Long-term exposure of nonoccupational human populations to environmental arsenic is associated with skin cancer and with various internal cancers, such as bladder, kidney, liver, and lung cancer. The NASís 1999 report on arsenic in drinking water concluded that arsenic is "known" to cause skin, bladder and lung cancer, and noted that there is substantial evidence that arsenic in drinking water is associated with other cancers, including cancers of the liver and kidney.
Workers encountering airborne arsenic in the workplace are known to be at high risk for lung cancer and possibly other cancers as well. Nonworker populations who have been intensely studied for increased prevalence and incidence of skin and internal cancers, and whose cancer histories underlie the calculations of cancer risks for Americans exposed to drinking water arsenic, received their cancer-causing arsenic exposures from arsenic in drinking water. Consult the bibliography for further details. Among the key references are the 1984 EPA health assessment document for arsenic, the 1988 EPA assessment of some specific issues for arsenic and human health, the EPA 1996 document for arsenic health assessment, and the 1999 NAS detailed report on cancer and other adverse effects, Arsenic in Drinking Water.
Some of the most compelling evidence for arsenic as a carcinogenic (cancer-causing) substance is to be found in various studies of a large Taiwanese population exposed to arsenic in their drinking water. Also compelling are data showing elevated cancer rates in people who drank arsenic-contaminated water in Argentina and Chile. The Taiwanese study population was huge, numbering more than 40,000 subjects, and included a large control population with more than 7,000 individuals. Study groups of these sizes in the environmental epidemiology of toxic elements are not very common. The earliest cancers appearing in these Taiwanese and in other groups were skin cancers -- consisting of various histopathological types -- followed later in their lives by cancers of internal organs -- bladder, kidney, liver, lung. Arsenic-associated skin cancers occur in specific body areas not exposed to sunlight: the trunk, soles, and palms. Therefore, arsenic cancer lesions can be distinguished from cancers caused by sun exposure.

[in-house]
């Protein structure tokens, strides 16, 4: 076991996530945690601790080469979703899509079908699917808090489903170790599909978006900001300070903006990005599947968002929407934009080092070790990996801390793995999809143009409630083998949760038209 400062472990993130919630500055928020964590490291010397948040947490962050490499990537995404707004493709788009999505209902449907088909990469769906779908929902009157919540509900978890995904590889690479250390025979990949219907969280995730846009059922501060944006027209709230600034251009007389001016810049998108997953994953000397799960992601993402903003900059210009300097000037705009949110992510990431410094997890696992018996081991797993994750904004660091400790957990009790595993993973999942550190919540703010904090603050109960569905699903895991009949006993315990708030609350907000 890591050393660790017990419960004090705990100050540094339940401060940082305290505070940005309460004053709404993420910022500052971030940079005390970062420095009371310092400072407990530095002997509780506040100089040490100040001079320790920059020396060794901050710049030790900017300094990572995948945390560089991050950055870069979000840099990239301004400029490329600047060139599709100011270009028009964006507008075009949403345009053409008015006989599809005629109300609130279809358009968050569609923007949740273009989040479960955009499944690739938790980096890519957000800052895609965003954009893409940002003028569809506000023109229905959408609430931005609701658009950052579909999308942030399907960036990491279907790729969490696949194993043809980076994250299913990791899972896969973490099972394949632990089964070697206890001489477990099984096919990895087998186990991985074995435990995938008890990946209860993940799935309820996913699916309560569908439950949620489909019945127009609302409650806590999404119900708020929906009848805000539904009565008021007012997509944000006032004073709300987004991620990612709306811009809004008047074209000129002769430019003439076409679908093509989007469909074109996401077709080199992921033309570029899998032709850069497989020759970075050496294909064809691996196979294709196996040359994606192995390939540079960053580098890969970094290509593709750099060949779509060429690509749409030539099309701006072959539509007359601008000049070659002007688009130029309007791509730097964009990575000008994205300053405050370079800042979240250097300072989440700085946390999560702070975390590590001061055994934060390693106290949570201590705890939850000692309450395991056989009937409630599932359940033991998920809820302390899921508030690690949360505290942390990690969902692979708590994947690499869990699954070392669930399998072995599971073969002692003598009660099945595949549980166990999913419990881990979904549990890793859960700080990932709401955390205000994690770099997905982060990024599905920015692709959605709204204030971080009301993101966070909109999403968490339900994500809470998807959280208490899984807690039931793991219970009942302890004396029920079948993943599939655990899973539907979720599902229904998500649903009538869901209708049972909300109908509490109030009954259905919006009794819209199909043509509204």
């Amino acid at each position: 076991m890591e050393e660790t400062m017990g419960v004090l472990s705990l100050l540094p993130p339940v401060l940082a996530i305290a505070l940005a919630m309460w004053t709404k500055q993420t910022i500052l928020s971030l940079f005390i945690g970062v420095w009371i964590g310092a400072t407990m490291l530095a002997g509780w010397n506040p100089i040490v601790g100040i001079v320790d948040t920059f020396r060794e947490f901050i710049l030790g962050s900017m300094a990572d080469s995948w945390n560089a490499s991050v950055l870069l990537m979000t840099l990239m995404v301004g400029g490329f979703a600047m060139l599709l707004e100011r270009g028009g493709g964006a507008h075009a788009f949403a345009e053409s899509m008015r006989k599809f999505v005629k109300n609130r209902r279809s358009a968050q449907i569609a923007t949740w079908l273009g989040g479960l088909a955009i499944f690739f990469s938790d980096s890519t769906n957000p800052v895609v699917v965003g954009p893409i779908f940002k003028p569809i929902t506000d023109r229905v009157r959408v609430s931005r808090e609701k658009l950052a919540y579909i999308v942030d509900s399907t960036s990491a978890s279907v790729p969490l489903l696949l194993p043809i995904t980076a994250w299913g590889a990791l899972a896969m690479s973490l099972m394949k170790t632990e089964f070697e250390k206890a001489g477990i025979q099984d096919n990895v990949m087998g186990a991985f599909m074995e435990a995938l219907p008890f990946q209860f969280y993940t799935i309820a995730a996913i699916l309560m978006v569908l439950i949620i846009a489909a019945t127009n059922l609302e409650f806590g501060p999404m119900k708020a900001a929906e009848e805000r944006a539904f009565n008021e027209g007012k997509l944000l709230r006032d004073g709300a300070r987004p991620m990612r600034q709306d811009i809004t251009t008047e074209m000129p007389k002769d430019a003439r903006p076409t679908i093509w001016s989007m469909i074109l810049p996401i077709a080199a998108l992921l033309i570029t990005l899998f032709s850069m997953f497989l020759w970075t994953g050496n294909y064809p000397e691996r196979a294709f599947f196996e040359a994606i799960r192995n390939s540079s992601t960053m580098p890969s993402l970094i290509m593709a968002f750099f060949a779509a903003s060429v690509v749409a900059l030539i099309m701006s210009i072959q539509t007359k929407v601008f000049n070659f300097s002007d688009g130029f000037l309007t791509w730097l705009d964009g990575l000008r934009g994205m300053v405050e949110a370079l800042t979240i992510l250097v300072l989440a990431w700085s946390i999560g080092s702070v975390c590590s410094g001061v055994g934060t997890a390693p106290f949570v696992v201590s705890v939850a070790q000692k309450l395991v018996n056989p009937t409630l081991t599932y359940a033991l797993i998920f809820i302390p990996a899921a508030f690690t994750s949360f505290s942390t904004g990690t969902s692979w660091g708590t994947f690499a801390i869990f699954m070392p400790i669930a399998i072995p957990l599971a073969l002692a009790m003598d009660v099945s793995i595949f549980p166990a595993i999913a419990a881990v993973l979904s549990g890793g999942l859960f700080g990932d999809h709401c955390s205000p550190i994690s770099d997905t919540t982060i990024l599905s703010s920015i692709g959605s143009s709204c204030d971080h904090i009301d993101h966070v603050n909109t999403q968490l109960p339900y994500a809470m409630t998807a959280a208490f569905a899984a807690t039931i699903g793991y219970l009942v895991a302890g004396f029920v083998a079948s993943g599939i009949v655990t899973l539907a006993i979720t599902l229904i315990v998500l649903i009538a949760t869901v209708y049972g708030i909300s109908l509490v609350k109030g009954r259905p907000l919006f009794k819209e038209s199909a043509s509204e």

Additional strong evidence that arsenic in drinking water causes cancer is from Chile, where a larger population was studied than that in Taiwan, China -- more than 400,000 people. Researchers evaluating this Chilean population found marked increases in mortality for bladder and lung cancer in particular. Approximately 7 percent of all deaths over age 30 could be attributed to arsenic (Smith AH et al. 1998).
Some regulators and others have argued that the threat to life caused by arsenic-associated cancers differs between skin cancers and cancers of the bladder, kidney, liver, or lung. They argue that the latter cancers collectively offer a higher mortality risk and are therefore more life-threatening. This distinction is hardly reassuring, nor does it counsel neglect of skin cancer as a public health concern. Only some of the arsenic-associated cancers arising in skin and associated with arsenic are benign (the basal cell lesions) while the squamous cell carcinomas may metastasize to other organs. In any event, the findings of internal organ cancers in reports that are more recent than those for skin cancers have significantly reinforced public health and safety concerns associated with arsenic.
While some regulators have suggested that skin cancer should be downgraded as a health concern because it sometimes is not fatal, is inappropriate to consider only fatal cancers in assessing arsenicís risks to public health. Nonfatal cancers inflict enormous emotional and economic costs to the victims of these cancers, their families, and society as a whole.
Not surprisingly, new findings on arsenic carcinogenesis have generated a number of recent studies, such as ones looking at how representative the Taiwanese population data are for risk analyses in U.S. communities exposed to arsenic in drinking water and other environmental media. Some in industry and their representatives have challenged the Taiwanese data, despite the fact that the Taiwanese data are the most extensive to date, and that rates of cancers associated with drinking water arsenic are proportional, considering varying exposure levels, to those found in other geographically distinct areas, such as Argentina and Chile.
To date, however, no one has successfully challenged the view by U.S. regulators and the NAS that the Taiwanese and Chilean studies provide strong evidence of arsenicís carcinogenicity in humans. Several appraisals of these challenges merit comment and the author noted these in a 1995 paper (Mushak and Crocetti, 1995).
Some attacks on the Taiwanese data have argued that the nutritional status and metabolic aspects of the study population put it at greater risk for toxicity from arsenic exposures than U.S. communities. However, the results of these studies have not produced any convincing challenges to the scientific validity of the data on nutritional grounds (Mushak and Crocetti, 1995). Impaired nutrition as a factor producing increased arsenic toxicity in Taiwanese, even if it were valid, is hardly an exclusionary criterion for comparisons with Americans. The argument of differential nutrition requires that we assume Americans exposed to drinking water arsenic, unlike the Taiwanese, are all well-nourished and at lower risk for arsenic toxicity. This is simply untrue. Undernutrition is a chronic public health and societal problem in America, including for those in the high-risk arsenic groups, the elderly and young children (see below).